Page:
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Re: Depression,SP and insomnia, GHB/benzos btnd

Posted by Carlos C on May 31, 2004, at 11:06:50

In reply to Re: Depression,SP and insomnia, GHB/benzos splatter, posted by btnd on May 29, 2004, at 19:56:52

Some studies from GHB kit manufactures (when it was legal) show that there are two main, different reactions to a "therapuetical" dose. One causes sleep (non-depressed people) and activating (Those with clinical depression).

For me personally the correct dose of GHB is activating. I feel it's the best anti-depressant on earth. It also clears me of all anxiety while still allowing me to sleep at night.

Unfortunately those days are over since the US government and media has decided what is "good" for me.

Here's the claim about the that study;

An interesting puzzle surfaced while investigating the literature. Anecdotal evidence suggests what's called a bimodal response to GHB whereby there are two possible reactions to ingestion of it. A company supplying a GHB make-it-at-home kit, Centurion Aging Research Labs (CARL), supplies the following story. Apparently, a significant portion of their customers who purchased the GHB kit and tried the product complained that it didn't have the desired effect. Instead of giving them a pleasant, sleepy feeling, it tended to keep them up all night and didn't sedate them at all. Apparently, CARL investigated the complaints from a quality control perspective and tried to identify a flaw in manufacture, but even samples returned for analysis turned out okay. The puzzle went unanswered until one customer, who was on kit number three, called the company ask what they had changed. He stated that instead of his usual reaction to it (awake, increased alertness) he was feeling sleepy. That, of course, is the standard reaction. Representatives from CARL make a claim that there are two types of responses to GHB - one called the Euphoric GHB Response (EGR), the abnormal one, and the Somnolent GHB Response (SGR.) They discovered that those experiencing the EGR either were clinically depressed or had reason to believe that they were. If this is true, then GHB has enormous potential as a pathological detector of sorts. Anecdotal evidence also supports the idea that GHB can actually treat some symptoms as well. It would be very exciting to see some rigorous scientific studies done in this regard.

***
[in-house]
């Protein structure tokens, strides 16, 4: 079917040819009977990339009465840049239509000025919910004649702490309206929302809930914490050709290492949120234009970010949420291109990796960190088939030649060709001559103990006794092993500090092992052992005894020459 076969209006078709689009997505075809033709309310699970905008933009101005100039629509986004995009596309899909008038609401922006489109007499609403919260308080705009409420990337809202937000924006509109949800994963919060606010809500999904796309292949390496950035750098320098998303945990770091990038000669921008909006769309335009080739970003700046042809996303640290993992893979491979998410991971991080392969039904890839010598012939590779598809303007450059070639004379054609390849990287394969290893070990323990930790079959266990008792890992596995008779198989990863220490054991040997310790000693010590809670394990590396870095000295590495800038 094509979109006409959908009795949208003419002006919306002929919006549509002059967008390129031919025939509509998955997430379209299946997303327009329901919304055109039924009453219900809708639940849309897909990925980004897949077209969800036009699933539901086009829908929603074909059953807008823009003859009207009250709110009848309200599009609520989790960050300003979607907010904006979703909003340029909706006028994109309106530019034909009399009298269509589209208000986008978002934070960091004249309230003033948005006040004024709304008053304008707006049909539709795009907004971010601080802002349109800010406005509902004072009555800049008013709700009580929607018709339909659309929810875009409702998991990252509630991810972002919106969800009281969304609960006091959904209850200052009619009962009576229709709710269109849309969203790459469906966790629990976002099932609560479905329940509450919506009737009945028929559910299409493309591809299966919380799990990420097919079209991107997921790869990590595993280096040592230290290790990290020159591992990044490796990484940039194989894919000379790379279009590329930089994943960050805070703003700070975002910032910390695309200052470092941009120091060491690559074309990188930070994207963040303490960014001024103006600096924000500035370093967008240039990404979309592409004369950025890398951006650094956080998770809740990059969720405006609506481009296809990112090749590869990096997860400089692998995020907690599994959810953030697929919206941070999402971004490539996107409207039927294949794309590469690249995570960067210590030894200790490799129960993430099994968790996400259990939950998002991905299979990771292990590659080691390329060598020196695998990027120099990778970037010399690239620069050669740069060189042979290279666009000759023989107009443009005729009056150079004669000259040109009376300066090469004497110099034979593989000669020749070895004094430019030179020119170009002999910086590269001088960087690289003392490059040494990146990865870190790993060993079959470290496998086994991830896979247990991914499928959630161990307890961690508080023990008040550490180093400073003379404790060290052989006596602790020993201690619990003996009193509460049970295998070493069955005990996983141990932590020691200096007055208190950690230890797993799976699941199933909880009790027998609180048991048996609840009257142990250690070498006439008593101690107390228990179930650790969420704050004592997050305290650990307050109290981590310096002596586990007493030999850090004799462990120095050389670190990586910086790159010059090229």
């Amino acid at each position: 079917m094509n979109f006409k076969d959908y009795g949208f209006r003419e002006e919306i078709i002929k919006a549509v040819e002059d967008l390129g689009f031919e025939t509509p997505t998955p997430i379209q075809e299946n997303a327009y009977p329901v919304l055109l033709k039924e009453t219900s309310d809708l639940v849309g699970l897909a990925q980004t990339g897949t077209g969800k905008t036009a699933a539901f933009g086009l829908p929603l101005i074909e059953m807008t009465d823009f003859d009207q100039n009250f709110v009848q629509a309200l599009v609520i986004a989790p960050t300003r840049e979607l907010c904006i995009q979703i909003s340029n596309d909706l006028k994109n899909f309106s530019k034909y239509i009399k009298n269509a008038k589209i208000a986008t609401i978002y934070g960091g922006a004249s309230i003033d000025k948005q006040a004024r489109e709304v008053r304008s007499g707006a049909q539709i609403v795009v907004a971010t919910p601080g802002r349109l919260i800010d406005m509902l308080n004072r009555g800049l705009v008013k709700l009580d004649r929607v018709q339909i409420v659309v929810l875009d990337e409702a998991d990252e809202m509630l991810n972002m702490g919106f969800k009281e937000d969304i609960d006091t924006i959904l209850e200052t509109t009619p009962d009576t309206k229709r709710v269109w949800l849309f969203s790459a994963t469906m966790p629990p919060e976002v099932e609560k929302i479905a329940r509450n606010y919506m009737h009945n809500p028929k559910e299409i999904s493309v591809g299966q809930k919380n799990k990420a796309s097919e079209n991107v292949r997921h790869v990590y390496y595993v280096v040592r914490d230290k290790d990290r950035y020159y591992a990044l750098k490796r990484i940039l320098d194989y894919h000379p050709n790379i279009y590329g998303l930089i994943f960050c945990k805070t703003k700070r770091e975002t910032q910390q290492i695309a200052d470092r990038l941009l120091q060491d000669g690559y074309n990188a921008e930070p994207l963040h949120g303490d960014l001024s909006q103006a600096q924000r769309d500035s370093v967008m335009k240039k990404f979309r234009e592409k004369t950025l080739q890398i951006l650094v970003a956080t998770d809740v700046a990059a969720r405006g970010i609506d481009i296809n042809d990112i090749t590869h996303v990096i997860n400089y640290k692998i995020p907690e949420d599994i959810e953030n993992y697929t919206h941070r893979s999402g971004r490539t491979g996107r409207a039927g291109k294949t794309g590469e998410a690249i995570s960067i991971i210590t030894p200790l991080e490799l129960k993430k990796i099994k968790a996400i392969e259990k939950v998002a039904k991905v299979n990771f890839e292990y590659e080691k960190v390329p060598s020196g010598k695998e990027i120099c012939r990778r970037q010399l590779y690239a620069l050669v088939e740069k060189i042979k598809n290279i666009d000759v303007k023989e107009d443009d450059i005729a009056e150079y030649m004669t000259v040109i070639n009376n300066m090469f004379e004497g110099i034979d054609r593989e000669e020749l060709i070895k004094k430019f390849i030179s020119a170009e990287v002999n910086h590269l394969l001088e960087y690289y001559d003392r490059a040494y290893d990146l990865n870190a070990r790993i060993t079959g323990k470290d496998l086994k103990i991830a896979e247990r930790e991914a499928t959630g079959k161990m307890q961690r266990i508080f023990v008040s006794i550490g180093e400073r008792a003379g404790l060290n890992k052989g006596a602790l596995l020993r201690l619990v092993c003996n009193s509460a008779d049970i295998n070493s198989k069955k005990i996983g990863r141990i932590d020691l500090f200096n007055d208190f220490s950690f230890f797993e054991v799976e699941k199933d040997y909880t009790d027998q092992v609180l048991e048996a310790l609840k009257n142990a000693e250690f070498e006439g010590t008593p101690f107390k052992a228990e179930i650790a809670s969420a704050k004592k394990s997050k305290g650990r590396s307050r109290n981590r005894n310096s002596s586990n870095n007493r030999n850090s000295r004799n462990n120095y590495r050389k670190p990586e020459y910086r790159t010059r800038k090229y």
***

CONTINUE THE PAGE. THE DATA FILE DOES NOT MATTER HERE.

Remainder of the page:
ref. http://sulcus.berkeley.edu/mcb/165_001/papers/manuscripts/_143.html


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poster:Carlos C thread:351925
URL: http://www.dr-bob.org/babble/20040527/msgs/352359.html